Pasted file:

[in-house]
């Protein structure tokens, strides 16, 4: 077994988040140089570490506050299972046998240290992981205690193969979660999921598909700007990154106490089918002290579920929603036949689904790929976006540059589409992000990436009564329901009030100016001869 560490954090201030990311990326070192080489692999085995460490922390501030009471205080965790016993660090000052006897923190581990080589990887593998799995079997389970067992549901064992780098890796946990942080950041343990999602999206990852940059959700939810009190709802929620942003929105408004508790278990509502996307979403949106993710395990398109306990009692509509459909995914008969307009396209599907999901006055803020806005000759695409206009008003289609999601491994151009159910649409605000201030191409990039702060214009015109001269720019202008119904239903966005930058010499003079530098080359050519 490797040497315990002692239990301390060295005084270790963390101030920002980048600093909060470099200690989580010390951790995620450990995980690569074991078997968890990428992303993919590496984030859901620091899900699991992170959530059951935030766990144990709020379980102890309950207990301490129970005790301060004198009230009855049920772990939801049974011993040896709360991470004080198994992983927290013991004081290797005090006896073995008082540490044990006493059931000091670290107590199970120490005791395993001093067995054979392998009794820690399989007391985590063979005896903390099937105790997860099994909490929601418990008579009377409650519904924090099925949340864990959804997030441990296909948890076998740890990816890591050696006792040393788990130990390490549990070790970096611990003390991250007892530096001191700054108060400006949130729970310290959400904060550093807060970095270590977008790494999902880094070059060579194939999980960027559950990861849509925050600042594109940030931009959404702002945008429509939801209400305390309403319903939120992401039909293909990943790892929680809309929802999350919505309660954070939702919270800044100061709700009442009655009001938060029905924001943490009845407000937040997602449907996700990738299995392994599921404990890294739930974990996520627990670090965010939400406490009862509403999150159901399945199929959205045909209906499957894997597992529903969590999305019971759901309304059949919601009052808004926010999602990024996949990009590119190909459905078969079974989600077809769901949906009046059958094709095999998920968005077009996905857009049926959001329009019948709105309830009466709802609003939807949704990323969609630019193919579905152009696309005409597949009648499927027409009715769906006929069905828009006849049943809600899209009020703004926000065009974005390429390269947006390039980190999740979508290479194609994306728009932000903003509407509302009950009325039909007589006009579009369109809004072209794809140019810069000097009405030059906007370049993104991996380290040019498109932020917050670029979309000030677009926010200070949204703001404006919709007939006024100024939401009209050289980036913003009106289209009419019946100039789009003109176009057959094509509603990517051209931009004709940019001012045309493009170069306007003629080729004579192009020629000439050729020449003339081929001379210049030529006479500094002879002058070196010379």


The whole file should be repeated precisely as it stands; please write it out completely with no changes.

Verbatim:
[in-house]
């Protein structure tokens, strides 16, 4: 077994988040140089570490506050299972046998240290992981205690193969979660999921598909700007990154106490089918002290579920929603036949689904790929976006540059589409992000990436009564329901009030100016001869 560490954090201030990311990326070192080489692999085995460490922390501030009471205080965790016993660090000052006897923190581990080589990887593998799995079997389970067992549901064992780098890796946990942080950041343990999602999206990852940059959700939810009190709802929620942003929105408004508790278990509502996307979403949106993710395990398109306990009692509509459909995914008969307009396209599907999901006055803020806005000759695409206009008003289609999601491994151009159910649409605000201030191409990039702060214009015109001269720019202008119904239903966005930058010499003079530098080359050519 490797040497315990002692239990301390060295005084270790963390101030920002980048600093909060470099200690989580010390951790995620450990995980690569074991078997968890990428992303993919590496984030859901620091899900699991992170959530059951935030766990144990709020379980102890309950207990301490129970005790301060004198009230009855049920772990939801049974011993040896709360991470004080198994992983927290013991004081290797005090006896073995008082540490044990006493059931000091670290107590199970120490005791395993001093067995054979392998009794820690399989007391985590063979005896903390099937105790997860099994909490929601418990008579009377409650519904924090099925949340864990959804997030441990296909948890076998740890990816890591050696006792040393788990130990390490549990070790970096611990003390991250007892530096001191700054108060400006949130729970310290959400904060550093807060970095270590977008790494999902880094070059060579194939999980960027559950990861849509925050600042594109940030931009959404702002945008429509939801209400305390309403319903939120992401039909293909990943790892929680809309929802999350919505309660954070939702919270800044100061709700009442009655009001938060029905924001943490009845407000937040997602449907996700990738299995392994599921404990890294739930974990996520627990670090965010939400406490009862509403999150159901399945199929959205045909209906499957894997597992529903969590999305019971759901309304059949919601009052808004926010999602990024996949990009590119190909459905078969079974989600077809769901949906009046059958094709095999998920968005077009996905857009049926959001329009019948709105309830009466709802609003939807949704990323969609630019193919579905152009696309005409597949009648499927027409009715769906006929069905828009006849049943809600899209009020703004926000065009974005390429390269947006390039980190999740979508290479194609994306728009932000903003509407509302009950009325039909007589006009579009369109809004072209794809140019810069000097009405030059906007370049993104991996380290040019498109932020917050670029979309000030677009926010200070949204703001404006919709007939006024100024939401009209050289980036913003009106289209009419019946100039789009003109176009057959094509509603990517051209931009004709940019001012045309493009170069306007003629080729004579192009020629000439050729020449003339081929001379210049030529006479500094002879002058070196010379």